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adolescence moving up on the agenda

March 2, 2011

 

The 2011 version of UNICEF’s annual report on the State of the World’s Children was released last week and entitled ‘Adolescence: An Age of Opportunity’. The focus on adolescents, and especially adolescent girls, as a special interest group amongst children is gaining momentum with an increasing number of initiatives and projects. DFID and Nike Foundation have been at the forefront of this with their Girl Hub promoting the Girl Effect and also the World Bank has a special programme entitled The Adolescent Girls Initiative. UNICEF has now also picked up on this trend by focusing their flagship publication on adolescents as potential for development but also its inherent challenges.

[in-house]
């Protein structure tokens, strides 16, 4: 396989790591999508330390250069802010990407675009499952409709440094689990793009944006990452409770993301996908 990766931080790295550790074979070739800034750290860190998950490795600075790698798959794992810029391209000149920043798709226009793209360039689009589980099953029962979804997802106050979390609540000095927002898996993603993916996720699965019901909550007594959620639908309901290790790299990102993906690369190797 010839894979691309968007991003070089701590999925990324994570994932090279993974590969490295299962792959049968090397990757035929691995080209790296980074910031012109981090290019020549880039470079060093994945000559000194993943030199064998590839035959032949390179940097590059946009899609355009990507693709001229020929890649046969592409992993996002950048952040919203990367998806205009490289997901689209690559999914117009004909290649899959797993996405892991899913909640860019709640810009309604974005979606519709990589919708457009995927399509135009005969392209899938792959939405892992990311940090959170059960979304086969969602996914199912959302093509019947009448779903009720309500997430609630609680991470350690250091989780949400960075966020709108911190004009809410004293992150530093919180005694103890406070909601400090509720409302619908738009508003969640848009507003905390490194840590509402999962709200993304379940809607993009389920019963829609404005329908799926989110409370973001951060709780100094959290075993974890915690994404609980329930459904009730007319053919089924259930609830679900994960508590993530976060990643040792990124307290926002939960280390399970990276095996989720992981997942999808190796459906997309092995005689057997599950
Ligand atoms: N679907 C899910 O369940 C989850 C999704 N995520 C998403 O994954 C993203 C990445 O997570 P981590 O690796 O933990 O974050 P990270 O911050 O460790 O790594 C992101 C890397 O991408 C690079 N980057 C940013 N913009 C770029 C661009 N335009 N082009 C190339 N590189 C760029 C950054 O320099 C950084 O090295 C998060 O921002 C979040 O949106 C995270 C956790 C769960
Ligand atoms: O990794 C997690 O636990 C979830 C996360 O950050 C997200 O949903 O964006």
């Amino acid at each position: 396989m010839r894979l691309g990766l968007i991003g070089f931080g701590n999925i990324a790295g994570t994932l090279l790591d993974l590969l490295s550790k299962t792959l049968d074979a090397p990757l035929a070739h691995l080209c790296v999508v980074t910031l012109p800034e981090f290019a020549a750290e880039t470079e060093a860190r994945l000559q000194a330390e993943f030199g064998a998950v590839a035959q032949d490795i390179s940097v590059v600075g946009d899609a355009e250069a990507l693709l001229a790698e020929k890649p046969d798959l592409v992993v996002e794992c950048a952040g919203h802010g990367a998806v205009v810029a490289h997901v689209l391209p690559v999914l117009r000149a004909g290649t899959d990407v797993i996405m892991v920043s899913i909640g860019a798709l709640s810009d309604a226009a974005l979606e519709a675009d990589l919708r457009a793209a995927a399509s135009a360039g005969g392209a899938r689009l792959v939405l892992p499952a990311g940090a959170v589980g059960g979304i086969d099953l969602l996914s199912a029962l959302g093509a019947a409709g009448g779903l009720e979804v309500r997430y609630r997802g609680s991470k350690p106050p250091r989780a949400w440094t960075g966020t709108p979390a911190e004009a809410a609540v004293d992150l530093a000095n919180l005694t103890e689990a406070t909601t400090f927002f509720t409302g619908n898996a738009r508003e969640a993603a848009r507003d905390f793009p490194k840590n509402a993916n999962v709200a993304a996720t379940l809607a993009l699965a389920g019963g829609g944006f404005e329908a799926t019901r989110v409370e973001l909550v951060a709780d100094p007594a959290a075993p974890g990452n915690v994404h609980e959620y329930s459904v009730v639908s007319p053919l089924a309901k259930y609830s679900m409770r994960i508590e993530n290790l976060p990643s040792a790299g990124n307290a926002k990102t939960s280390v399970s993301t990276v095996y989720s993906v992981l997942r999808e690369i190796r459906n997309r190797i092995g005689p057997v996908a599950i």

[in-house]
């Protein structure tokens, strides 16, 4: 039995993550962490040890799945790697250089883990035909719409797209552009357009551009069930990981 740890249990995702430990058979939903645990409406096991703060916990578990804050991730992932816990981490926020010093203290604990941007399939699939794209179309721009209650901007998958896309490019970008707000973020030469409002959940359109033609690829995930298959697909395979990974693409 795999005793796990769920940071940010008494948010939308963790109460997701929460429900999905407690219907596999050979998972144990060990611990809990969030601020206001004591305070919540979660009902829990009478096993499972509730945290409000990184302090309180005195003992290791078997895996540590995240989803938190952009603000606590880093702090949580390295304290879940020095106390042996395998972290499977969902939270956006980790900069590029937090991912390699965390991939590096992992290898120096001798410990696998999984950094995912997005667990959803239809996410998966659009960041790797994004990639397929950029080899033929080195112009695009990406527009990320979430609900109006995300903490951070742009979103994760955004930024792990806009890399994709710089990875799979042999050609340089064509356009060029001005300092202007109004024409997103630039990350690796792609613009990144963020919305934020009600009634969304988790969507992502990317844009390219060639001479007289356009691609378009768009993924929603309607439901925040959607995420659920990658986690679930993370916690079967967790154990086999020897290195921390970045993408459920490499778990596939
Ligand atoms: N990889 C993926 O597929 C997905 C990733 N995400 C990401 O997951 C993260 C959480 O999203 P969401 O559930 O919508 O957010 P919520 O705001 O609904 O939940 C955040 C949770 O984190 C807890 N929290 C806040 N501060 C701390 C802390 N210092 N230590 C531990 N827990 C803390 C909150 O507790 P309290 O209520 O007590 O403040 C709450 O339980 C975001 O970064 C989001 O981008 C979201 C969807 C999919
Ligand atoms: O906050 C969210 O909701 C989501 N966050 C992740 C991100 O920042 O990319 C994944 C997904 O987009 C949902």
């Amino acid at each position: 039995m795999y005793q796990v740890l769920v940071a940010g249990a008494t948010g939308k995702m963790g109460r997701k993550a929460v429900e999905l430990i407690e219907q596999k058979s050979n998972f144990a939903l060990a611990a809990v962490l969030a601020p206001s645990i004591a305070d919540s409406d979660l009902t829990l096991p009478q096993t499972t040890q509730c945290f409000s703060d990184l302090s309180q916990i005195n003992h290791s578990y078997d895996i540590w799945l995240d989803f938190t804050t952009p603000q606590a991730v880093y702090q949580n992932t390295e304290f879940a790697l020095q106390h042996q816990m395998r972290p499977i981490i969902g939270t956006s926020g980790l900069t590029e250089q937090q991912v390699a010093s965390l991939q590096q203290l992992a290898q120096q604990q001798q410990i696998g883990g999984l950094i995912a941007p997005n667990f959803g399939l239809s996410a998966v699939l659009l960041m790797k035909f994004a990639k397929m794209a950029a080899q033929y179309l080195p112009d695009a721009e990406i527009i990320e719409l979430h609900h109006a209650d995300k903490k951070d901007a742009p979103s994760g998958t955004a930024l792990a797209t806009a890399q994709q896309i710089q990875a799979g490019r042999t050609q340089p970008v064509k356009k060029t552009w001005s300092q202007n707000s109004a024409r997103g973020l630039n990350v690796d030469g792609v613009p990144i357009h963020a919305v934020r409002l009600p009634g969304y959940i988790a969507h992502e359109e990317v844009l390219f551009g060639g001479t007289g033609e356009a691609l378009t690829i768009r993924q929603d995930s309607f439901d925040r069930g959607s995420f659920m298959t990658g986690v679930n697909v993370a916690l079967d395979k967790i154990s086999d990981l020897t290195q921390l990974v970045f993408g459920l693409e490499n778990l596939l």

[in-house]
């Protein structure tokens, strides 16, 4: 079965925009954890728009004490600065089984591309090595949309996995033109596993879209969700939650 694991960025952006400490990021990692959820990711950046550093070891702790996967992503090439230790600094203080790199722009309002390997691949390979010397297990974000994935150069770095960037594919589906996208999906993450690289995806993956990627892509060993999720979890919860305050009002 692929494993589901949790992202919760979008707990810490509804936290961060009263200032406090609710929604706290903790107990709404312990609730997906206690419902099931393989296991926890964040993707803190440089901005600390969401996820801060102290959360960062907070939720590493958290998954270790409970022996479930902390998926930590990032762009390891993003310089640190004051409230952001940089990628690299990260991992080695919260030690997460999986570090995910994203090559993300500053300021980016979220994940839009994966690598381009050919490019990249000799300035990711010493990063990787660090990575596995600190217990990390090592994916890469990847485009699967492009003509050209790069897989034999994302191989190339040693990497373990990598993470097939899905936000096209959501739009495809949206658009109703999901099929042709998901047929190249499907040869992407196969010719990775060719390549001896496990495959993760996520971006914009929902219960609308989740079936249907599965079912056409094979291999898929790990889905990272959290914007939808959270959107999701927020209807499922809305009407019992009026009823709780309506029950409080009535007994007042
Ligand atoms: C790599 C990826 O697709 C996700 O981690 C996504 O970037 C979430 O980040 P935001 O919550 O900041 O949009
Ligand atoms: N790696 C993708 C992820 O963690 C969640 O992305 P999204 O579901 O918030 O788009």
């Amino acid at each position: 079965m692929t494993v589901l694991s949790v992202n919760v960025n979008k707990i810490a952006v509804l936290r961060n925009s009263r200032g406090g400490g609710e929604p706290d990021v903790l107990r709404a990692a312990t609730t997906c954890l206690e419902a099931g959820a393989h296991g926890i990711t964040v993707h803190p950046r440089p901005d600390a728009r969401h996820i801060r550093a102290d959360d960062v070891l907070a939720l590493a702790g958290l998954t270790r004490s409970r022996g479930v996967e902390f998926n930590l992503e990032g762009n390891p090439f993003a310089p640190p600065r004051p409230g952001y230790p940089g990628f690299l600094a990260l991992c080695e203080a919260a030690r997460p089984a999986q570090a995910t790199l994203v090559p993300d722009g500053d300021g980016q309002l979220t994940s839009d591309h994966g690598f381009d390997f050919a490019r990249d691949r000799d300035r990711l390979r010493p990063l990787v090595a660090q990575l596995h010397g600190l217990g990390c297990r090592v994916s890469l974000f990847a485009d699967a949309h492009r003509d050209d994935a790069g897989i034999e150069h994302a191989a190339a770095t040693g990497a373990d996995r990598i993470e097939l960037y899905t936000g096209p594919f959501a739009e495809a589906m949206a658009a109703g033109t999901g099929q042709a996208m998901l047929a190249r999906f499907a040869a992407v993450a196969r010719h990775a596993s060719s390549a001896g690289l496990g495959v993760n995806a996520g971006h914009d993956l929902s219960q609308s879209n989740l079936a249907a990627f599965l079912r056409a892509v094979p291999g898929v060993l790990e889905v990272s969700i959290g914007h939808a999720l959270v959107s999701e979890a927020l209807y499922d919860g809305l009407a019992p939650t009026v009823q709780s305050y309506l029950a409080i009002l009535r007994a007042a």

One of the issues highlighted in UNICEF’s publication is the lack of information and data around issues of adolescence. Its standard household survey MICS, for example, is limited in collecting information around issues imperative to gaining insight into the crucial aspects of the life of an adolescent, including violence, mental health, peer relations and disability. A forthcoming publication in Child Indicators Research that I prepared for last year’s UNICEF/New School conference on adolescent girls in New York picks up on that point and aimed to investigate the usability of MICS to study poverty and well-being amongst adolescent girls in Vietnam. Although information is collected around reproductive health and knowledge about HIV, information gaps were wide and deep. More specific data collection is required, not only pertaining to subjective measures of well-being, peer relations and psychological development but also about time use of adolescents. The data might tell us that they are neither in school or in work but fails to provide insight into how they do actually spend their day. Having said that, a specific focus on adolescence might be justified and worthwhile as they have been left out of consideration and largely neglected in the debate surrounding poverty, well-being and larger developmen issues, there is also a risk that an exclusive focus on this specific group will only reinforce or exacerbate their marginalized position. Especially in the case of adolescent girls, we need to include the boys and men as well as their larger living environment (i.e. household and community) to get a comprehensive picture and adequate response for the improvement of the living situation.

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